Concerns over false negatives and positives persist amid DWP scam consultation

Over one in three (37 per cent) pension transfers flagged as being 'high risk' for a scam since July 2018 would have satisfied the first condition outlined in the Department for Work and Pensions’ (DWP) proposed legislation to fight scams, data from XPS’ Scam Protection Service has shown.

In addition to this, it revealed that 69 per cent of transfers flagged as being at some risk of a scam were likely to pass the first condition, whilst just 64 per cent of those with no scam red flags would have passed the first condition.

The provider acknowledged that the proposed conditions will allow trustees to have greater ability to prevent transfers in certain circumstances, empowering trustees to restrict transfers where there is a risk of pension scams.

However, it warned that trustees must continue to carry out “robust scam protection measures”, such as those recommended in the Pension Scams Industry Group Code on Combatting Pension Scams, including analysing incoming requests and speaking with members to ensure they understand any risks involved.

XPS Pensions Group partner, Mark Barlow, commented: “The ability for trustees to block transfers in certain circumstances is a welcome step forward in the fight against pension scams.

“However, we are concerned that these conditions could suggest that certain transfers are “scam free” when we know this not to be the case.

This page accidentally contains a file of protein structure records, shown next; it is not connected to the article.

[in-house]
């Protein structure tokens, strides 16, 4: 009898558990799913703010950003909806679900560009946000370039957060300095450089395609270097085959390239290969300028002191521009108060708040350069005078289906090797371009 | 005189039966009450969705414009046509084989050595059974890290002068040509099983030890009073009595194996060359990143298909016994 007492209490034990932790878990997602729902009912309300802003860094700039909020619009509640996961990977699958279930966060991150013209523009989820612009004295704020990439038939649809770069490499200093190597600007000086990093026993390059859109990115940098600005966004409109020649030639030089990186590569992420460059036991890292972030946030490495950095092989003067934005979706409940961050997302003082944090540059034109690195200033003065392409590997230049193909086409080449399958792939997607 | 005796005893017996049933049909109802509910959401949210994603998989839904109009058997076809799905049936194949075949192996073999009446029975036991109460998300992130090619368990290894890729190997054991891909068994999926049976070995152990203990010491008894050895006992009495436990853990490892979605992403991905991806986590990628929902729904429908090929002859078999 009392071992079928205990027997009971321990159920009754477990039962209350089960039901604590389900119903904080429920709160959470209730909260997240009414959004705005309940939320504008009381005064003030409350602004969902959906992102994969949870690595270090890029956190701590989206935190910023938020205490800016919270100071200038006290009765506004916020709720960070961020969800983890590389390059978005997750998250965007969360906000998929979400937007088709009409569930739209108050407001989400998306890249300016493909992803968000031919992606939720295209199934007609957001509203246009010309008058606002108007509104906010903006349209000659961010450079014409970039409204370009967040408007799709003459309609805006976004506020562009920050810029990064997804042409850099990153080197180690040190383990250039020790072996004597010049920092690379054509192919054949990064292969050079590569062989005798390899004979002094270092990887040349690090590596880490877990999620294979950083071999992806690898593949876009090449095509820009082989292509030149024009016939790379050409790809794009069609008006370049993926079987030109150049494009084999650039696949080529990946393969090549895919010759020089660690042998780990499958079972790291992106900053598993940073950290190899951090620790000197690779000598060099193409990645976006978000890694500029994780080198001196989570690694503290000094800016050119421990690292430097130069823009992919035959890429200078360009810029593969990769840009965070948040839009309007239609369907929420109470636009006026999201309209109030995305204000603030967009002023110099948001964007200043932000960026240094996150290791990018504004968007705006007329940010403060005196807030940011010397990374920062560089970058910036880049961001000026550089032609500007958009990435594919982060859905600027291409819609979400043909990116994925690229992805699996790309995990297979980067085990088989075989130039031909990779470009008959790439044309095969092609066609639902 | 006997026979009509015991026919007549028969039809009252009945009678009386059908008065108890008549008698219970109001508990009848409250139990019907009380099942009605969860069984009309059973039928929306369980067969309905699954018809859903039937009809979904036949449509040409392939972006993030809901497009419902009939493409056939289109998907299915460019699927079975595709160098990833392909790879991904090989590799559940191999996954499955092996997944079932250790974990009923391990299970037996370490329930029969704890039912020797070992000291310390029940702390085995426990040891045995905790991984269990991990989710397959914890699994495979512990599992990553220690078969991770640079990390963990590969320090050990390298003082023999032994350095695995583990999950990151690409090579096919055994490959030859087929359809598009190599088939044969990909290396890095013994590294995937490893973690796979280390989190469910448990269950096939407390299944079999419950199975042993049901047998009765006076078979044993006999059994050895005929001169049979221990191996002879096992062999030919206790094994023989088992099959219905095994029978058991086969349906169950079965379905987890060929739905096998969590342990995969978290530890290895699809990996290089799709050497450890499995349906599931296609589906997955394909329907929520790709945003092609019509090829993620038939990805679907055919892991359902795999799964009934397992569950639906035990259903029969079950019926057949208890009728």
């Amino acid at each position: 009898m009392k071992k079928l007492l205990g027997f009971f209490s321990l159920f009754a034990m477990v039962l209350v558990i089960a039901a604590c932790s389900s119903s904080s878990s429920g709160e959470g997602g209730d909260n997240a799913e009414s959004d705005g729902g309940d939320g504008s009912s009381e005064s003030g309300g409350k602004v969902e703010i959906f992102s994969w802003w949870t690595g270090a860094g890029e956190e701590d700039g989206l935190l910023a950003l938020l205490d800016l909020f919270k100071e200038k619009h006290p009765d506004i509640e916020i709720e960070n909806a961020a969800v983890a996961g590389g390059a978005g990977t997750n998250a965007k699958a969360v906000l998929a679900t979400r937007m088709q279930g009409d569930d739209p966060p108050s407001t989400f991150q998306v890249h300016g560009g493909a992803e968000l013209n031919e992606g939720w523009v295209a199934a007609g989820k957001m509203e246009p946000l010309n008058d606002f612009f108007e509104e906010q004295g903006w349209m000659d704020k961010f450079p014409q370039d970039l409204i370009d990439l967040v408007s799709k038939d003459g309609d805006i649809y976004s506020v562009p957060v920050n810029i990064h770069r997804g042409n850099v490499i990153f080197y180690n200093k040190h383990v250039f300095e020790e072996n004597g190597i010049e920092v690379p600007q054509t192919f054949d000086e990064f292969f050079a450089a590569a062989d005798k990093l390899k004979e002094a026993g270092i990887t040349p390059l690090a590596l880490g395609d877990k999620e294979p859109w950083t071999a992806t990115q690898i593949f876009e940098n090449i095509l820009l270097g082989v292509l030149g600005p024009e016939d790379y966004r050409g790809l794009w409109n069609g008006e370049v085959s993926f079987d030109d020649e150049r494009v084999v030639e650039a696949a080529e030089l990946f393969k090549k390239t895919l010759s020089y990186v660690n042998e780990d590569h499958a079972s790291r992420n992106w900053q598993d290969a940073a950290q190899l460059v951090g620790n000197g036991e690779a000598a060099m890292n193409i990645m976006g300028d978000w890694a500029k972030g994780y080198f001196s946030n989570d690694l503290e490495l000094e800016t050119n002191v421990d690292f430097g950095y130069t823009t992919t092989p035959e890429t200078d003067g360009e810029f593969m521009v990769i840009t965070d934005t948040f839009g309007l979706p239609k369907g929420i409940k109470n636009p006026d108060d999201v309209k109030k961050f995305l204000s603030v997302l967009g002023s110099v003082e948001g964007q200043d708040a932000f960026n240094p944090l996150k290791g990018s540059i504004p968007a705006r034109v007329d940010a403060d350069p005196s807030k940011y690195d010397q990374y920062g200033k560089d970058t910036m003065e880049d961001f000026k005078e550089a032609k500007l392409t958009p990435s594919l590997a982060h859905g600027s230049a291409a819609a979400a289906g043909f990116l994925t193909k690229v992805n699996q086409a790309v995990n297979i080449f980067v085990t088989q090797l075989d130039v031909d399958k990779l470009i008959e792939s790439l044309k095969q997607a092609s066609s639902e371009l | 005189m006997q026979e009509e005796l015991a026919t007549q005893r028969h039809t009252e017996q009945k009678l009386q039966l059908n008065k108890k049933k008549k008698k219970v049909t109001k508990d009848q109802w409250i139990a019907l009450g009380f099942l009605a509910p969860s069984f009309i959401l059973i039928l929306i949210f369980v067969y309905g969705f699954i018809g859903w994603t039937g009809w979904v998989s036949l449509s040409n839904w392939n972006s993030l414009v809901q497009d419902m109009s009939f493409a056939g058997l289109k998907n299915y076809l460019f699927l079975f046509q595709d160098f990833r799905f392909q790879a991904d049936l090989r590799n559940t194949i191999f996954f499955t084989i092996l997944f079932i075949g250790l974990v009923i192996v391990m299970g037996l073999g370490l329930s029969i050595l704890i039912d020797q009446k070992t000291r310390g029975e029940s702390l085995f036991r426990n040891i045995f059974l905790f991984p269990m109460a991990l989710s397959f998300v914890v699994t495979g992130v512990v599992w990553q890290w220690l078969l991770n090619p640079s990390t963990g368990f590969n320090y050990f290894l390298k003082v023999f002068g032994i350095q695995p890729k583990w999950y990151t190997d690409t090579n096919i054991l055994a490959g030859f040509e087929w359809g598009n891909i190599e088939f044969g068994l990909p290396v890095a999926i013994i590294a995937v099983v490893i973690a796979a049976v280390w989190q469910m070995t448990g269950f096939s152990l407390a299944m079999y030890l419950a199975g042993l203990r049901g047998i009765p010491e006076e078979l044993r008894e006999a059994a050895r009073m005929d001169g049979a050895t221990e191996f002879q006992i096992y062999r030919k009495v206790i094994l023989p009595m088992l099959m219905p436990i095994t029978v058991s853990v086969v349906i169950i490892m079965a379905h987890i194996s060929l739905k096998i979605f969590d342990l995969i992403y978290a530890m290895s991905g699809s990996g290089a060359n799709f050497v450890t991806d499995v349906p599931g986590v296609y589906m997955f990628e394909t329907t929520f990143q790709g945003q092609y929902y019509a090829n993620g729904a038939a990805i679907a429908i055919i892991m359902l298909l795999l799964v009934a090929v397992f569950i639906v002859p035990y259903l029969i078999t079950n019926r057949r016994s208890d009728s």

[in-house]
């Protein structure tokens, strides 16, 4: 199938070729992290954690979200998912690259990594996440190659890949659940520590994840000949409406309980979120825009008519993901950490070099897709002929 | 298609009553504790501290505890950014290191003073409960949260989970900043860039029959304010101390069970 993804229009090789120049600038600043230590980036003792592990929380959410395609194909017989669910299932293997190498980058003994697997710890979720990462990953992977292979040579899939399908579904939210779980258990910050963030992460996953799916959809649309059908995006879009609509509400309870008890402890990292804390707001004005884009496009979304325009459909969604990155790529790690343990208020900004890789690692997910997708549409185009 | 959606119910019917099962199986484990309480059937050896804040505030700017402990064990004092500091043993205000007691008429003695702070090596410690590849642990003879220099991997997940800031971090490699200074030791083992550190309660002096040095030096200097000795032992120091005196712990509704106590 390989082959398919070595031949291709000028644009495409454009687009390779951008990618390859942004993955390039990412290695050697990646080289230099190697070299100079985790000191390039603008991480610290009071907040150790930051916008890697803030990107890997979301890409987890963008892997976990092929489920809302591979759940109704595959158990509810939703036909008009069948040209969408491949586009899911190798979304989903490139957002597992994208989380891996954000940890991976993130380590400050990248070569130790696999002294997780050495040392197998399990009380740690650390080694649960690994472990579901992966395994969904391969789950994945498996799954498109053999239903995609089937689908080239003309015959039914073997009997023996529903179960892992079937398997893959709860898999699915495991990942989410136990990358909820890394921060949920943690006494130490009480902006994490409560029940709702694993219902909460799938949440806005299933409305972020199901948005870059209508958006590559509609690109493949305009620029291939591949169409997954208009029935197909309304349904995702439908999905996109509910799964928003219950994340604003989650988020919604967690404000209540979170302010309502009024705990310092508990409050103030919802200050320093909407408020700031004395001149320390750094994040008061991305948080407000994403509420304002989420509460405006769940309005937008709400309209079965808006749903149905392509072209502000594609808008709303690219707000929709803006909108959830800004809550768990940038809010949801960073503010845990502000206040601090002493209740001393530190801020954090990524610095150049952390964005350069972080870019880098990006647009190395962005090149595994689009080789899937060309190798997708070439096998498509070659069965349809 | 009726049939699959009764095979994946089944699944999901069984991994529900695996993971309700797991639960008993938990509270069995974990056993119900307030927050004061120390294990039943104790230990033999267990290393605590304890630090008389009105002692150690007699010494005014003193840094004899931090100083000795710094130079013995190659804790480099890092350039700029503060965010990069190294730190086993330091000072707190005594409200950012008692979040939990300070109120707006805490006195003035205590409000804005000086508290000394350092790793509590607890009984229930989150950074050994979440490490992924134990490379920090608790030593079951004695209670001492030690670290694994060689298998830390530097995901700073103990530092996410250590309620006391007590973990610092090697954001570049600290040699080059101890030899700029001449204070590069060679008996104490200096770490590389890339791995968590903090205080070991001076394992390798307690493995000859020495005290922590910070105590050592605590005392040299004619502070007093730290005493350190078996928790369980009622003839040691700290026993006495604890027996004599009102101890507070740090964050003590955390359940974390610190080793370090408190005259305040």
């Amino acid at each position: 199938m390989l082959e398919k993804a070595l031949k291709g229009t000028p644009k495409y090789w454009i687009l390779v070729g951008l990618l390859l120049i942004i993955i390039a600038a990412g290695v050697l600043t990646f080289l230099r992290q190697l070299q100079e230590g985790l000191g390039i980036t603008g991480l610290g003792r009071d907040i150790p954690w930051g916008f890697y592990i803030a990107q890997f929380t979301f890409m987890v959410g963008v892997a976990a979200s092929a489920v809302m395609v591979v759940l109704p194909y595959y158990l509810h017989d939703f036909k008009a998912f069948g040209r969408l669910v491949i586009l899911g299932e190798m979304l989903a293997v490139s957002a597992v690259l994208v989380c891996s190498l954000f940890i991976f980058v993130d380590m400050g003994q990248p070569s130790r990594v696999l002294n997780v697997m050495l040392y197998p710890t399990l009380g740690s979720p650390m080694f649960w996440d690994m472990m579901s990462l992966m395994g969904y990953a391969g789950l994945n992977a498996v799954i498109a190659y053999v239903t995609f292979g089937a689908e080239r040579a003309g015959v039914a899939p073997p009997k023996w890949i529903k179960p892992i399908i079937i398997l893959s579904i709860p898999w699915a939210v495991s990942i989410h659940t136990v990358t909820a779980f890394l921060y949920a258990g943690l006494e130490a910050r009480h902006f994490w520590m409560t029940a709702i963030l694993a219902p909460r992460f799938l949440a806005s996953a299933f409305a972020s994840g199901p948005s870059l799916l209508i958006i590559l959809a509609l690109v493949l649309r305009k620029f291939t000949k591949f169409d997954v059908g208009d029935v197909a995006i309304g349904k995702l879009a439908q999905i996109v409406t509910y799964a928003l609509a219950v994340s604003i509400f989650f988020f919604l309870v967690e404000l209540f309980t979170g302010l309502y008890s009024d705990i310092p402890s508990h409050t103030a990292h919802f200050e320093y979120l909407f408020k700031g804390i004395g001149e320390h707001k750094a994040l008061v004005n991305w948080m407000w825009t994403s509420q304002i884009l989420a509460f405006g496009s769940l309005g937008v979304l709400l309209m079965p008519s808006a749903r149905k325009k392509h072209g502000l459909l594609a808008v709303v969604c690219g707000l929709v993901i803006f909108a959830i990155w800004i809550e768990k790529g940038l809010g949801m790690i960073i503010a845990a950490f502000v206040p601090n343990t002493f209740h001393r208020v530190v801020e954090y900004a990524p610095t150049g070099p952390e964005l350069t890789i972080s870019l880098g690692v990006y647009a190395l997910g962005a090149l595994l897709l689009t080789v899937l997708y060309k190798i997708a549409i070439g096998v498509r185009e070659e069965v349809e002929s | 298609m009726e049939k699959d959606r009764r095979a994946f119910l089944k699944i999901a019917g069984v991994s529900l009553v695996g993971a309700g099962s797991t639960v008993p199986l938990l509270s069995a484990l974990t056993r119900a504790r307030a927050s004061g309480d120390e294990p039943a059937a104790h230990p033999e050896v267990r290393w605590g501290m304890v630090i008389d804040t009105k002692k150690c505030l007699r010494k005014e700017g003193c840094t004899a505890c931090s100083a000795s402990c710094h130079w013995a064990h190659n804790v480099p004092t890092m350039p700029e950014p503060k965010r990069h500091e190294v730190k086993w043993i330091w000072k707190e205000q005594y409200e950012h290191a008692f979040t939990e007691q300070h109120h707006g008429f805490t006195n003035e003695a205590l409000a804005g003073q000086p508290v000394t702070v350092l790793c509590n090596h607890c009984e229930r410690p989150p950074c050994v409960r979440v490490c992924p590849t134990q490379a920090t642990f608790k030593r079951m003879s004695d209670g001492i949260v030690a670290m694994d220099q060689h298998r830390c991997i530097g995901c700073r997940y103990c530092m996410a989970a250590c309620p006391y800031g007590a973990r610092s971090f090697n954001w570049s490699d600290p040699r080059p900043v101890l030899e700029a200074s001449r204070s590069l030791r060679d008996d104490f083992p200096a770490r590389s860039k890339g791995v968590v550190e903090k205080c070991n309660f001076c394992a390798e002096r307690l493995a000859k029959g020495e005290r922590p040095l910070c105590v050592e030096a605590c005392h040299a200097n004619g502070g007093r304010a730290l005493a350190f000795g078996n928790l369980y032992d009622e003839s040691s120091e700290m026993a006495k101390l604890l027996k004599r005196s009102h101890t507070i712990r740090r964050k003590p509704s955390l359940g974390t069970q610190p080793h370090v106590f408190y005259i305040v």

“Evidence from our Scam Protection Service demonstrates how robust scam protection measures will continue to be vital in protecting member outcomes”.

LCP have also warned that the new anti-scam measures risk “false positives and false negatives”, arguing that further guidance will be needed to ensure that the rules are applied consistently and ensure member benefit for members.

LCP senior consultant, Daniel Jacoboson, commented: “These new rules have been designed with the best of intentions, but we are concerned that they may not have the desired effect. Some key concepts such as ‘high cost’ or ‘high risk’ are very subjective and trustees may not be well placed to make such judgments.

“Unless further clarification is issued there is a risk of inconsistency as different trustees define these terms in different ways.

“There is also a risk of false positives – legitimate transfers being blocked – and false negatives – scam transfers being allowed through.

“We are especially concerned that trustees who have real concerns about a destination scheme will not have the right to block a transfer unless a narrow list of red flags is triggered.

"If a member only has to attend a Money and Pensions Service (Maps) interview to override trustee concerns this is likely to allow some scam transfers to slip through the net”.

The governments consultation on the proposals for tackling pension scheme fraud has been met with mixed industry response since its launch, with industry experts calling on the government to ensure balance and create guidance to support pension scheme trustees.

Commenting in response to the concerns, a DWP spokesperson said: “We have issued this consultation to gather views from industry and the public on the regulations and their application, and will consider all the views put forward.

“Pension scammers are the lowest of the low, and with the growth in recent years of online scams we must act now to curb them.”

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